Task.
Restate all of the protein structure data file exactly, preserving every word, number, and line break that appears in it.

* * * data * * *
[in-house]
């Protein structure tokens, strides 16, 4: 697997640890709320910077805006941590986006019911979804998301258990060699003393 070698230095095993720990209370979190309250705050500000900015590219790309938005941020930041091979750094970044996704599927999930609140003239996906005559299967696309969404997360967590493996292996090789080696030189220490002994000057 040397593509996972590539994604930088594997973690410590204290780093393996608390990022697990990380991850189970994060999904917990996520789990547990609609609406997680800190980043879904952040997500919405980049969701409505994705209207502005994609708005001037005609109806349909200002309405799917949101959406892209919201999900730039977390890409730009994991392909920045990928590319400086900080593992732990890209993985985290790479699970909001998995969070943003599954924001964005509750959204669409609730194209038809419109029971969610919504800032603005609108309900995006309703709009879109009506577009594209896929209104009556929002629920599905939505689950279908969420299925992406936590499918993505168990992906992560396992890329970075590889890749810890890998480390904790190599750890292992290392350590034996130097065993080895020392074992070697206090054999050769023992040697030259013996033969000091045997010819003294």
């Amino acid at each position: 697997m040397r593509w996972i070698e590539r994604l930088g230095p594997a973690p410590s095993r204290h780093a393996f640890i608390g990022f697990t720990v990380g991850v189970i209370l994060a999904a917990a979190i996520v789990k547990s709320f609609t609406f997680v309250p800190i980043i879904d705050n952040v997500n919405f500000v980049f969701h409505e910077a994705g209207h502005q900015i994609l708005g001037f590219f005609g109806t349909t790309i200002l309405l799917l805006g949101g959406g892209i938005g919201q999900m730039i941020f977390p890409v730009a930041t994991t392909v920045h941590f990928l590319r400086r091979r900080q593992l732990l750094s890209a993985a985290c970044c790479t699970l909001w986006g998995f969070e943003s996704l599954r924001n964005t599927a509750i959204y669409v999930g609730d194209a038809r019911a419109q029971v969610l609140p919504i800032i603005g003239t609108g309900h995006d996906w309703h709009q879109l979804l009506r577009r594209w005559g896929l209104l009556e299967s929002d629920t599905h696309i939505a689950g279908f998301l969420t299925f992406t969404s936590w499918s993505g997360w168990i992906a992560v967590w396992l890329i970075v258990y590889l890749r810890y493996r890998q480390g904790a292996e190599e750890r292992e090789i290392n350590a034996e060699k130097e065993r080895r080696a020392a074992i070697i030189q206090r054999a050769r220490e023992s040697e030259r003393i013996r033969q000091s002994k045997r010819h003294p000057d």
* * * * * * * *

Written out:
[in-house]
């Protein structure tokens, strides 16, 4: 697997640890709320910077805006941590986006019911979804998301258990060699003393 070698230095095993720990209370979190309250705050500000900015590219790309938005941020930041091979750094970044996704599927999930609140003239996906005559299967696309969404997360967590493996292996090789080696030189220490002994000057 040397593509996972590539994604930088594997973690410590204290780093393996608390990022697990990380991850189970994060999904917990996520789990547990609609609406997680800190980043879904952040997500919405980049969701409505994705209207502005994609708005001037005609109806349909200002309405799917949101959406892209919201999900730039977390890409730009994991392909920045990928590319400086900080593992732990890209993985985290790479699970909001998995969070943003599954924001964005509750959204669409609730194209038809419109029971969610919504800032603005609108309900995006309703709009879109009506577009594209896929209104009556929002629920599905939505689950279908969420299925992406936590499918993505168990992906992560396992890329970075590889890749810890890998480390904790190599750890292992290392350590034996130097065993080895020392074992070697206090054999050769023992040697030259013996033969000091045997010819003294």
């Amino acid at each position: 697997m040397r593509w996972i070698e590539r994604l930088g230095p594997a973690p410590s095993r204290h780093a393996f640890i608390g990022f697990t720990v990380g991850v189970i209370l994060a999904a917990a979190i996520v789990k547990s709320f609609t609406f997680v309250p800190i980043i879904d705050n952040v997500n919405f500000v980049f969701h409505e910077a994705g209207h502005q900015i994609l708005g001037f590219f005609g109806t349909t790309i200002l309405l799917l805006g949101g959406g892209i938005g919201q999900m730039i941020f977390p890409v730009a930041t994991t392909v920045h941590f990928l590319r400086r091979r900080q593992l732990l750094s890209a993985a985290c970044c790479t699970l909001w986006g998995f969070e943003s996704l599954r924001n964005t599927a509750i959204y669409v999930g609730d194209a038809r019911a419109q029971v969610l609140p919504i800032i603005g003239t609108g309900h995006d996906w309703h709009q879109l979804l009506r577009r594209w005559g896929l209104l009556e299967s929002d629920t599905h696309i939505a689950g279908f998301l969420t299925f992406t969404s936590w499918s993505g997360w168990i992906a992560v967590w396992l890329i970075v258990y590889l890749r810890y493996r890998q480390g904790a292996e190599e750890r292992e090789i290392n350590a034996e060699k130097e065993r080895r080696a020392a074992i070697i030189q206090r054999a050769r220490e023992s040697e030259r003393i013996r033969q000091s002994k045997r010819h003294p000057d």